A few weeks ago we provided our readers with a two part list full of tax tips for parents. That blog focused on things like claiming dependents and the child tax credit. However, these tips aren’t much good for people who aren’t married and don’t have children. So with that in mind, we have compiled another list of helpful tax tips aimed at divorced and separated people in Michigan that could help you save a buck or two. You’re welcome.
If you get alimony, also called spousal support, from your spouse or former spouse, it is taxable in the year you that you receive it. Alimony is not subject to tax withholding, which means that you might need to increase the taxes you pay during the year to avoid a penalty at tax time. To do this, you could make estimated tax payments throughout the year, or increase the amount of tax that is withheld from your wages.
Alimony Paid Out
You can normally deduct alimony paid to a spouse or former spouse under a divorce or separation decree, regardless of whether you itemize deductions or not. However, voluntary payments made outside a divorce or separation decree are not deductible. It’s important to remember that you must enter your spouse’s Social Security Number or Individual Taxpayer Identification Number on your Form 1040 when you file your taxes.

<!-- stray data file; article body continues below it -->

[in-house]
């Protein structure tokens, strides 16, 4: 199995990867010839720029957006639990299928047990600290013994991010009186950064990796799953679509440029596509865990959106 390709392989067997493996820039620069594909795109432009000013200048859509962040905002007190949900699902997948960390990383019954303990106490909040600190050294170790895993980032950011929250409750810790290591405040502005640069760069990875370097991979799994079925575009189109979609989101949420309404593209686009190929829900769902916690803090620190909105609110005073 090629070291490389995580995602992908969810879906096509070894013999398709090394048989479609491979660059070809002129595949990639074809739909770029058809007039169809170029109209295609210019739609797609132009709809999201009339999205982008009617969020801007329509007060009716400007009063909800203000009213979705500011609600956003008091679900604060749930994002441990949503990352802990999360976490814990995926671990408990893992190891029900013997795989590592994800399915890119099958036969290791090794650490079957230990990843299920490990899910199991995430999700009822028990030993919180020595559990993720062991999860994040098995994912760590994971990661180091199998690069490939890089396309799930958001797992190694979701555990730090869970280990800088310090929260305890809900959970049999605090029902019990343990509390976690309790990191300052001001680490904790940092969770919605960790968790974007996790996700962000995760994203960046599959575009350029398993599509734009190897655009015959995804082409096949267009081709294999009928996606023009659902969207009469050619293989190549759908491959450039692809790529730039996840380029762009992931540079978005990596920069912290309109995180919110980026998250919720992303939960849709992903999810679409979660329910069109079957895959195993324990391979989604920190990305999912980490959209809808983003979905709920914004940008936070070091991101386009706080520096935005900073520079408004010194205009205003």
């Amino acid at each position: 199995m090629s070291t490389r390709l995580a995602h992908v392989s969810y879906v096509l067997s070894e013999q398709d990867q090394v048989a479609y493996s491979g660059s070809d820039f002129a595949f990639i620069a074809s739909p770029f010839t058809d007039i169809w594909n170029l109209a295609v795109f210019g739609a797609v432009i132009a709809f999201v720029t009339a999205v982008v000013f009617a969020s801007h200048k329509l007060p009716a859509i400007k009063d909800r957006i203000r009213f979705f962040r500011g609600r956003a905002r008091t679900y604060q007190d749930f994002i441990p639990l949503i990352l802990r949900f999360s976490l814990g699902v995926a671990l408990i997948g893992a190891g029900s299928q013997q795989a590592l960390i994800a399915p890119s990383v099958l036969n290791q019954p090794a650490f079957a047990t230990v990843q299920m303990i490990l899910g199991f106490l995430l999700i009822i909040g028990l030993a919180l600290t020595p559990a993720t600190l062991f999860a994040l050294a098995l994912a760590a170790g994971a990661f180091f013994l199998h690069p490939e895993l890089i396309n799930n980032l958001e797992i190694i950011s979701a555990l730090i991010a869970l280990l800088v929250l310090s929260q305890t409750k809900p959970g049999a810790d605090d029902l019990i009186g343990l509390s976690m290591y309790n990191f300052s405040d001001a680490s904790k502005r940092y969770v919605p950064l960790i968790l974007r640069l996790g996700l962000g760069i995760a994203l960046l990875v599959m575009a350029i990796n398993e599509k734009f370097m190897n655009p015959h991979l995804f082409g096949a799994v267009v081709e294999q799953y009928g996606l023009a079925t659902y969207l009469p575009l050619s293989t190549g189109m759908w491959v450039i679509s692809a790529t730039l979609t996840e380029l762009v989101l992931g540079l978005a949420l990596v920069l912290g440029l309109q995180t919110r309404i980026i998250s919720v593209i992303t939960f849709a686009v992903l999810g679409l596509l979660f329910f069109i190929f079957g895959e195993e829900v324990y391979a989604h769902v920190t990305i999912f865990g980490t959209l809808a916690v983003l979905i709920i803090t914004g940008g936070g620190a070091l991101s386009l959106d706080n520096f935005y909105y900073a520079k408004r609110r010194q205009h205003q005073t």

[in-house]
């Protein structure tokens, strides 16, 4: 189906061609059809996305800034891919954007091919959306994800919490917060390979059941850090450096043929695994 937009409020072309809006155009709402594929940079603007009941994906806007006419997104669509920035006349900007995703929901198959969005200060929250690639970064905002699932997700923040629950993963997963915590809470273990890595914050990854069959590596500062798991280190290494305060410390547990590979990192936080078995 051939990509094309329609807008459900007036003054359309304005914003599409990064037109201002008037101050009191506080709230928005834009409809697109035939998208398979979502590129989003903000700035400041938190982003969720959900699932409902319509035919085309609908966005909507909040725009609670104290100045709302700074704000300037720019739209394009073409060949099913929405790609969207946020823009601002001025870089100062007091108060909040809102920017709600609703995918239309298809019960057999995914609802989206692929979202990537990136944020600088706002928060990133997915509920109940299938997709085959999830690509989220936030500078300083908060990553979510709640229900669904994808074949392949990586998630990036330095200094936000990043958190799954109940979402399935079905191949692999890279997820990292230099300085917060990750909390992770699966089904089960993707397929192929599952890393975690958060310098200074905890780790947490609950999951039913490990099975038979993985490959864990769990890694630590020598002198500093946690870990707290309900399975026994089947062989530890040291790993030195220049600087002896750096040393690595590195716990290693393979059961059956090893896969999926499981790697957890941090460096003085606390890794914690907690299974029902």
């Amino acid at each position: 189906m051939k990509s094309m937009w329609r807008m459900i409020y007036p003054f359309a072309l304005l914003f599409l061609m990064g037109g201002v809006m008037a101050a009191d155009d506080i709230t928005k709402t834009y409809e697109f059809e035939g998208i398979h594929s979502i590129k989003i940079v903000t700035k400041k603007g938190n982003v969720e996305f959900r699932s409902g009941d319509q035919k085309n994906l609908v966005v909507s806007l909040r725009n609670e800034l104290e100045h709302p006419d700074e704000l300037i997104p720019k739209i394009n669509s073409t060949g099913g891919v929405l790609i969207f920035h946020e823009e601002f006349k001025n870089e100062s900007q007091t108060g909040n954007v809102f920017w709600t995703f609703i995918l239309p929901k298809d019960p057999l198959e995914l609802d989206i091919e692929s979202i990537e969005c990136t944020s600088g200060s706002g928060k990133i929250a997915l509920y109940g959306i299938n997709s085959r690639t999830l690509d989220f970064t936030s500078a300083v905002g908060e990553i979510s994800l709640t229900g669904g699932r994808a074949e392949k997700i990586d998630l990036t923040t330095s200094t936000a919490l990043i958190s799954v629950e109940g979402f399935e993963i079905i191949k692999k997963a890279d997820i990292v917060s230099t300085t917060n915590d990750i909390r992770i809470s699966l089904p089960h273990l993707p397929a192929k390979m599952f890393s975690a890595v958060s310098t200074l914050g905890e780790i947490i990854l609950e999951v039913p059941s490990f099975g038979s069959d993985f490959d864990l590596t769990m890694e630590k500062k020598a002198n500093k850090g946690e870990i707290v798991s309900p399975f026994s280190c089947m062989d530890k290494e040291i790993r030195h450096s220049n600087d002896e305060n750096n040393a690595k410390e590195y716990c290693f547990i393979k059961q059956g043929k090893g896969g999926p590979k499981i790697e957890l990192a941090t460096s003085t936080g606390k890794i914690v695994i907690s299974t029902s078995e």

If you get divorced and choose to change your name, you will need to notify the Social Security Administration. You will need to file Form SS-5 (Application for a Social Security Card) in order to apply for a social security card in your new name. You can find out more about the application process from the Social Security Administration’s website, or call 800-772-1213. The name on your tax return must match the name on your social security record. A mismatched name can cause problems, which may mean improper processing of your return and delayed refunds.
Spousal IRA Accounts
If you get divorced, or the court grants you a separate maintenance decree by the end of your tax year, you can’t deduct any contributions that you made to your former spouse’s traditional IRA. However, you might be able to deduct contributions that you made to your own traditional IRA. If you have a non-traditional IRA account (like a self directed IRA) we would recommend that you speak to a Certified Public Accountant for financial advice on how to proceed.
Join us next time, when we will be looking at Health Care Laws you may need to consider during tax season, and how that could affect your tax return. Until then, if you are considering tying the knot and need help with your prenuptial agreement, or perhaps untying the knot and you need help with your divorce process, we are here to help you. Our skilled Oakland County family law attorneys have decades of experience and are available to assist you with all of your divorce, custody, premarital and family law needs. Call us today at 248 306 4004 and discuss your situation with one of our experienced attorneys. We are here to help.